It is important to understand that, whilst there is a Diagnostic Trouble Code (DTC) in the Engine Control Unit (ECU), other than DPF related codes, the strategy of the ECU will abort any attempt to naturally regenerate the DPF until that the cause has been rectified, such as Turbo Overboost / Underboost conditions. During this period, if ignored, the Pressure Differential Sensor will detect an increase in soot content and this will continue to rise if driven and will trigger a DTC relating to DPF blockage even before a Revive treatment. When treating your vehicle, Revive will remove soot and carbon deposits from internal components, so it is inevitable that the removed particles will add to the soot levels in the DPF. Once the DTC’s have been cleared, the Engine ECU will then reinitialise the regeneration process, lowering the soot levels and this explains why customers believe that Revive has cleaned the DPF.

How Does It Work?

Revive is a Non-Ionic Surfactant and when applied at velocity through the combustion process, removes surface layers of soot and carbon deposits in tiny particles, which are no larger than the soot particles the engine naturally generates.

Will Revive clean the EGR Valve?

It depends on where the EGR Valve is located in the system; it also depends on whether it is open, as Revive needs to pass by the component to be effective. If the EGR is totally clogged with carbon, then it needs to be removed and cleaned manually with an aggressive solvent based cleaner or ultrasonically.

Will Revive Fix The Problem?

It depends on the cause of the problem, if it's soot build-up related, then Revive has a very good record of helping. Your Garage may recommend trying Revive first, rather than going down a more expensive repair route. If the build-up is very bad, you may need to apply two treatments. Prior to making a purchase, please carry out some basic tests first. Using suitable equipment, check for vacuum leaks in related pipes, solenoids and actuators. Scan for diagnostic trouble codes to identify the fault area. If you are unsure, seek advice from a Qualified Trade Professional. Revive is extremely effective at removing sooty carbon deposits from Variable Geometry Turbochargers, however, it cannot compensate for split vacuum pipes, mechanically worn or seized components. - Check out Revive's Reviews & Real world use

Will Revive harm any part of the engine?

The short answer is “no”....

The quality is rigorously controlled, with each and every batch of fluid being put through a series of tests to ensure that the mix is correct and that nothing has got into the batch that could cause any harm to any of the metals or seals in the engine. The tests are pH level, alkaline metal content, chlorides, specific gravity and the freeze point.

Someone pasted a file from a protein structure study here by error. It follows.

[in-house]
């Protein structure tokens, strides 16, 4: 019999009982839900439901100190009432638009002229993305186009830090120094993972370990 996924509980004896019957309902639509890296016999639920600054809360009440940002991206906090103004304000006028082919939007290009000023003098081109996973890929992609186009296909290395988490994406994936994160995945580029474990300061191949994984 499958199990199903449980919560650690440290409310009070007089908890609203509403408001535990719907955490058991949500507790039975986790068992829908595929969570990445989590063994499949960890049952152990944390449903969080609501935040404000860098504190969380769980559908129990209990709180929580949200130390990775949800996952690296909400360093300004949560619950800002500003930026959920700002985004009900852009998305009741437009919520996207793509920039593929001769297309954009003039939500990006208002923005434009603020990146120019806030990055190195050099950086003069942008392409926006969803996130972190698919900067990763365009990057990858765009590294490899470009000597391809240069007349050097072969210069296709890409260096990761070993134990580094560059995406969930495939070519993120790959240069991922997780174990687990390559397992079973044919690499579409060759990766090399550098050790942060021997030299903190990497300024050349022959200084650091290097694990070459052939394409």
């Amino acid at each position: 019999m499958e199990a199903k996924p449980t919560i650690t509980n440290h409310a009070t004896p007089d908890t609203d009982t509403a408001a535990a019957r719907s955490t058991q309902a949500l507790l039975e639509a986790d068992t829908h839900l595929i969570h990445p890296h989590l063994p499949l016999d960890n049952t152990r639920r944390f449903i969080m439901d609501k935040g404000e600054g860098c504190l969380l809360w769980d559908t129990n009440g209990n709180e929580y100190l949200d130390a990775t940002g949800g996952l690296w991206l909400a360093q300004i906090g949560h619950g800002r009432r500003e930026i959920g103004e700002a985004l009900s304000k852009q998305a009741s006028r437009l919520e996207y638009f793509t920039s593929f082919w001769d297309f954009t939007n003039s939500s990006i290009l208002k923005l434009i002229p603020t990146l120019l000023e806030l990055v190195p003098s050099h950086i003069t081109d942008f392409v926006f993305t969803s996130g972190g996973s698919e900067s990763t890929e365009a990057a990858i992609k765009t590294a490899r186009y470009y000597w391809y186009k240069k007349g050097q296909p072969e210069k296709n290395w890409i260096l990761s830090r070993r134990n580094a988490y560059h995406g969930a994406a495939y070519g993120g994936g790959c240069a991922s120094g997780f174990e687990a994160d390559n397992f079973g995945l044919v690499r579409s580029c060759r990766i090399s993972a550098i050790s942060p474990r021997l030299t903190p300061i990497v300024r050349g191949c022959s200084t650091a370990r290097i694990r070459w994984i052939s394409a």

The fluid is non flammable, has no oxidising properties and is neither acid or alkali. It is also non-toxic.

The product is a variant of a cleaning fluid that is used for Rolls Royce and other aero engines. It is also used in the gas turbines that drive some of the world’s largest power stations, and as such is manufactured to the very highest standards.

Since the product was first used in 1987 there have never been any reports of it causing any damage to an engine.

What are Revive Service Cleans?

Preventative Revive cleans are performed each time you have your vehicle serviced by your garage or mechanic. These help keep your engine running as it was designed, fuel economy and performance up and may prevent the inconvenience of an expensive repair.

Why are Turbo Problems so Expensive?

Turbos are high precision parts and are often put in hard to reach places, this takes the mechanic more time to remove and reinstall and makes replacing an already expensive turbo a very costly job. This is why a Revive clean is often the first thing recommended to try and solve the problem without the expense.

What are Variable Geometry Turbos?

More and more diesel vehicles have very efficient turbos fitted to them called Variable Geometry / Nozzle / Vane Turbos. These change how the dirty exhaust gas gets directed inside the turbocharger as you drive. These movable parts are very prone to getting clogged up and stuck, then failing to work properly, causing reduced power, poor drivability / pickup and 'Check Engine' warnings on the dashboard. Diesel turbo cleaning performed with Revive can help prevent and cure these problems.

Are Diesels Worse Than Petrol?

Yes, because diesel engines produce more particles of soot than a petrol engine, there is a far higher chance of your engine suffering carbon/soot build-up.

Can I Prevent Soot Build-up?

Yes, a Revive maintenance clean at each service will help prevent oil and soot building up in the first place and may stop the need for costly repair work in the future.

Why do Engines Need Cleaning?

Despite recent improvements in engine efficiency the fuel is still not 100% burnt, this can be seen as soot deposits in the end of the exhaust pipe. This same soot also collects in various hidden places around the engine's system.

Modern engine designs need more parts to deal with environmental and fuel economy demands put on vehicles. These same parts are prone to failure due to the build-up of deposits. Once they get stuck or blocked the part can not operate as it was designed to and can cause various different symptoms.